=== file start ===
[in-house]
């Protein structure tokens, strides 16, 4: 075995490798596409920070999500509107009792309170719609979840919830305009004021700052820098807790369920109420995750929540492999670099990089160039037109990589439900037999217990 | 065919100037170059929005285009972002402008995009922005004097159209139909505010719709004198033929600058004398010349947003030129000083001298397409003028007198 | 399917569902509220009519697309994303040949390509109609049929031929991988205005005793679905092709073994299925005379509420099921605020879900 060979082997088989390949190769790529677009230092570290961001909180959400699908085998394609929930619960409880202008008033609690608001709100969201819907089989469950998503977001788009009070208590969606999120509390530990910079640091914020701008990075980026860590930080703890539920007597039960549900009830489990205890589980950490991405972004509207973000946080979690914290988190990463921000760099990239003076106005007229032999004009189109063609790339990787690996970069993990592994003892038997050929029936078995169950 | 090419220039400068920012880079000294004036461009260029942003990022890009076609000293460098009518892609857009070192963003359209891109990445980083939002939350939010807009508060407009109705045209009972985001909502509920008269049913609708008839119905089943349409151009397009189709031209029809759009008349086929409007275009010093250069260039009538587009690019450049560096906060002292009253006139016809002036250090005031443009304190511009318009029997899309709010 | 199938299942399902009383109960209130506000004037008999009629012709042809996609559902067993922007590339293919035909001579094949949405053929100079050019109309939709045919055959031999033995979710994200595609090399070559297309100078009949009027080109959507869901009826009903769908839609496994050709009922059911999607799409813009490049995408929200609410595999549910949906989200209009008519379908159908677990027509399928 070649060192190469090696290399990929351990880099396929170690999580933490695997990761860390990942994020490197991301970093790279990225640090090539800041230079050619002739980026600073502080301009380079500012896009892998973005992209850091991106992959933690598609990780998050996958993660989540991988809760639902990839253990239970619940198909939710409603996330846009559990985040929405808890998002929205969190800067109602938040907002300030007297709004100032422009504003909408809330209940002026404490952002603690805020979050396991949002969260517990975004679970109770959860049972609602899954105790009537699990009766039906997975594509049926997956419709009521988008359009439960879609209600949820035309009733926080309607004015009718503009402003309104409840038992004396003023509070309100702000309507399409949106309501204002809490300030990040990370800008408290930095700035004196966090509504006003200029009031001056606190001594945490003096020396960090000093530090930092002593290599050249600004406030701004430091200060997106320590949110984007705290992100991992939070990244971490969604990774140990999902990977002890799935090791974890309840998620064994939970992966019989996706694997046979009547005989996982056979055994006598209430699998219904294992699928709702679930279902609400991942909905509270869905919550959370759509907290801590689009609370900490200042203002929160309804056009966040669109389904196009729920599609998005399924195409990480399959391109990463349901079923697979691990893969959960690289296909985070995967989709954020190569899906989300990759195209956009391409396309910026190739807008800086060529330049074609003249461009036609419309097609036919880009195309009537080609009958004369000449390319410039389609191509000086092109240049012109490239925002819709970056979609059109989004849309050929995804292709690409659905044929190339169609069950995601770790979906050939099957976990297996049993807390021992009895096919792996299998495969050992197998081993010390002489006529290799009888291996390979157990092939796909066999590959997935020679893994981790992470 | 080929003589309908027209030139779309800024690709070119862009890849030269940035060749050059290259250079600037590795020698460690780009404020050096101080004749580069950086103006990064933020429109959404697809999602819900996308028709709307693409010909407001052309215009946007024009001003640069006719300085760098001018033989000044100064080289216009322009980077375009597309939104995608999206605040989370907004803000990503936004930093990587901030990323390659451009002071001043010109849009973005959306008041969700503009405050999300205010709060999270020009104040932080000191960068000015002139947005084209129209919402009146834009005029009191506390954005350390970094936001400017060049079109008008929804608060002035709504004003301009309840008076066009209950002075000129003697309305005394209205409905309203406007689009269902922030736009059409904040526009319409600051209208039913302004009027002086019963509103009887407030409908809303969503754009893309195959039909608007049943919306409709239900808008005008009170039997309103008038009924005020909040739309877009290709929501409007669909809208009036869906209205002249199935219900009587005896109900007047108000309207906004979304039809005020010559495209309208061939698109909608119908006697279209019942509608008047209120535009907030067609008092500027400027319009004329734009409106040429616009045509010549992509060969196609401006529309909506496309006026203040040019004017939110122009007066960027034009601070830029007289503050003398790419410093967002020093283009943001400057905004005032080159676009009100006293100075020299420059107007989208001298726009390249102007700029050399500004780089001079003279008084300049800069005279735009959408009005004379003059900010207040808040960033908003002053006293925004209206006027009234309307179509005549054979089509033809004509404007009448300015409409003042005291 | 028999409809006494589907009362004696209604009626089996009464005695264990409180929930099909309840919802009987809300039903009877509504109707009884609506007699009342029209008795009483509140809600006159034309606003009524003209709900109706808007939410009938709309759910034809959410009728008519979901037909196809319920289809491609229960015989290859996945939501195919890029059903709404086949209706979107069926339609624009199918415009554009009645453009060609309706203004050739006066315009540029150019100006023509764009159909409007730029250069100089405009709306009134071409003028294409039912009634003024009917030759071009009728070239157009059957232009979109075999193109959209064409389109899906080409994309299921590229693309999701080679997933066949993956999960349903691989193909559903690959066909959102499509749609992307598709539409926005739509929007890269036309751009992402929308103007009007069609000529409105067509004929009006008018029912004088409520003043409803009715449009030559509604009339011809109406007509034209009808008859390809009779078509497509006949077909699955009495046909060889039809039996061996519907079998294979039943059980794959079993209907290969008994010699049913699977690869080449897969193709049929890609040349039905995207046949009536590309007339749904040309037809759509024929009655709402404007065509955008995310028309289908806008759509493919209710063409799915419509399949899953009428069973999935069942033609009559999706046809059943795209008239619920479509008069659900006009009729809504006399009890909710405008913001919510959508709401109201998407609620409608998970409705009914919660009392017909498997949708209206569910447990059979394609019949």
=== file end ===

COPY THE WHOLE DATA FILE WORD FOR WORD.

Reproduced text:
[in-house]
């Protein structure tokens, strides 16, 4: 075995490798596409920070999500509107009792309170719609979840919830305009004021700052820098807790369920109420995750929540492999670099990089160039037109990589439900037999217990 | 065919100037170059929005285009972002402008995009922005004097159209139909505010719709004198033929600058004398010349947003030129000083001298397409003028007198 | 399917569902509220009519697309994303040949390509109609049929031929991988205005005793679905092709073994299925005379509420099921605020879900 060979082997088989390949190769790529677009230092570290961001909180959400699908085998394609929930619960409880202008008033609690608001709100969201819907089989469950998503977001788009009070208590969606999120509390530990910079640091914020701008990075980026860590930080703890539920007597039960549900009830489990205890589980950490991405972004509207973000946080979690914290988190990463921000760099990239003076106005007229032999004009189109063609790339990787690996970069993990592994003892038997050929029936078995169950 | 090419220039400068920012880079000294004036461009260029942003990022890009076609000293460098009518892609857009070192963003359209891109990445980083939002939350939010807009508060407009109705045209009972985001909502509920008269049913609708008839119905089943349409151009397009189709031209029809759009008349086929409007275009010093250069260039009538587009690019450049560096906060002292009253006139016809002036250090005031443009304190511009318009029997899309709010 | 199938299942399902009383109960209130506000004037008999009629012709042809996609559902067993922007590339293919035909001579094949949405053929100079050019109309939709045919055959031999033995979710994200595609090399070559297309100078009949009027080109959507869901009826009903769908839609496994050709009922059911999607799409813009490049995408929200609410595999549910949906989200209009008519379908159908677990027509399928 070649060192190469090696290399990929351990880099396929170690999580933490695997990761860390990942994020490197991301970093790279990225640090090539800041230079050619002739980026600073502080301009380079500012896009892998973005992209850091991106992959933690598609990780998050996958993660989540991988809760639902990839253990239970619940198909939710409603996330846009559990985040929405808890998002929205969190800067109602938040907002300030007297709004100032422009504003909408809330209940002026404490952002603690805020979050396991949002969260517990975004679970109770959860049972609602899954105790009537699990009766039906997975594509049926997956419709009521988008359009439960879609209600949820035309009733926080309607004015009718503009402003309104409840038992004396003023509070309100702000309507399409949106309501204002809490300030990040990370800008408290930095700035004196966090509504006003200029009031001056606190001594945490003096020396960090000093530090930092002593290599050249600004406030701004430091200060997106320590949110984007705290992100991992939070990244971490969604990774140990999902990977002890799935090791974890309840998620064994939970992966019989996706694997046979009547005989996982056979055994006598209430699998219904294992699928709702679930279902609400991942909905509270869905919550959370759509907290801590689009609370900490200042203002929160309804056009966040669109389904196009729920599609998005399924195409990480399959391109990463349901079923697979691990893969959960690289296909985070995967989709954020190569899906989300990759195209956009391409396309910026190739807008800086060529330049074609003249461009036609419309097609036919880009195309009537080609009958004369000449390319410039389609191509000086092109240049012109490239925002819709970056979609059109989004849309050929995804292709690409659905044929190339169609069950995601770790979906050939099957976990297996049993807390021992009895096919792996299998495969050992197998081993010390002489006529290799009888291996390979157990092939796909066999590959997935020679893994981790992470 | 080929003589309908027209030139779309800024690709070119862009890849030269940035060749050059290259250079600037590795020698460690780009404020050096101080004749580069950086103006990064933020429109959404697809999602819900996308028709709307693409010909407001052309215009946007024009001003640069006719300085760098001018033989000044100064080289216009322009980077375009597309939104995608999206605040989370907004803000990503936004930093990587901030990323390659451009002071001043010109849009973005959306008041969700503009405050999300205010709060999270020009104040932080000191960068000015002139947005084209129209919402009146834009005029009191506390954005350390970094936001400017060049079109008008929804608060002035709504004003301009309840008076066009209950002075000129003697309305005394209205409905309203406007689009269902922030736009059409904040526009319409600051209208039913302004009027002086019963509103009887407030409908809303969503754009893309195959039909608007049943919306409709239900808008005008009170039997309103008038009924005020909040739309877009290709929501409007669909809208009036869906209205002249199935219900009587005896109900007047108000309207906004979304039809005020010559495209309208061939698109909608119908006697279209019942509608008047209120535009907030067609008092500027400027319009004329734009409106040429616009045509010549992509060969196609401006529309909506496309006026203040040019004017939110122009007066960027034009601070830029007289503050003398790419410093967002020093283009943001400057905004005032080159676009009100006293100075020299420059107007989208001298726009390249102007700029050399500004780089001079003279008084300049800069005279735009959408009005004379003059900010207040808040960033908003002053006293925004209206006027009234309307179509005549054979089509033809004509404007009448300015409409003042005291 | 028999409809006494589907009362004696209604009626089996009464005695264990409180929930099909309840919802009987809300039903009877509504109707009884609506007699009342029209008795009483509140809600006159034309606003009524003209709900109706808007939410009938709309759910034809959410009728008519979901037909196809319920289809491609229960015989290859996945939501195919890029059903709404086949209706979107069926339609624009199918415009554009009645453009060609309706203004050739006066315009540029150019100006023509764009159909409007730029250069100089405009709306009134071409003028294409039912009634003024009917030759071009009728070239157009059957232009979109075999193109959209064409389109899906080409994309299921590229693309999701080679997933066949993956999960349903691989193909559903690959066909959102499509749609992307598709539409926005739509929007890269036309751009992402929308103007009007069609000529409105067509004929009006008018029912004088409520003043409803009715449009030559509604009339011809109406007509034209009808008859390809009779078509497509006949077909699955009495046909060889039809039996061996519907079998294979039943059980794959079993209907290969008994010699049913699977690869080449897969193709049929890609040349039905995207046949009536590309007339749904040309037809759509024929009655709402404007065509955008995310028309289908806008759509493919209710063409799915419509399949899953009428069973999935069942033609009559999706046809059943795209008239619920479509008069659900006009009729809504006399009890909710405008913001919510959508709401109201998407609620409608998970409705009914919660009392017909498997949708209206569910447990059979394609019949």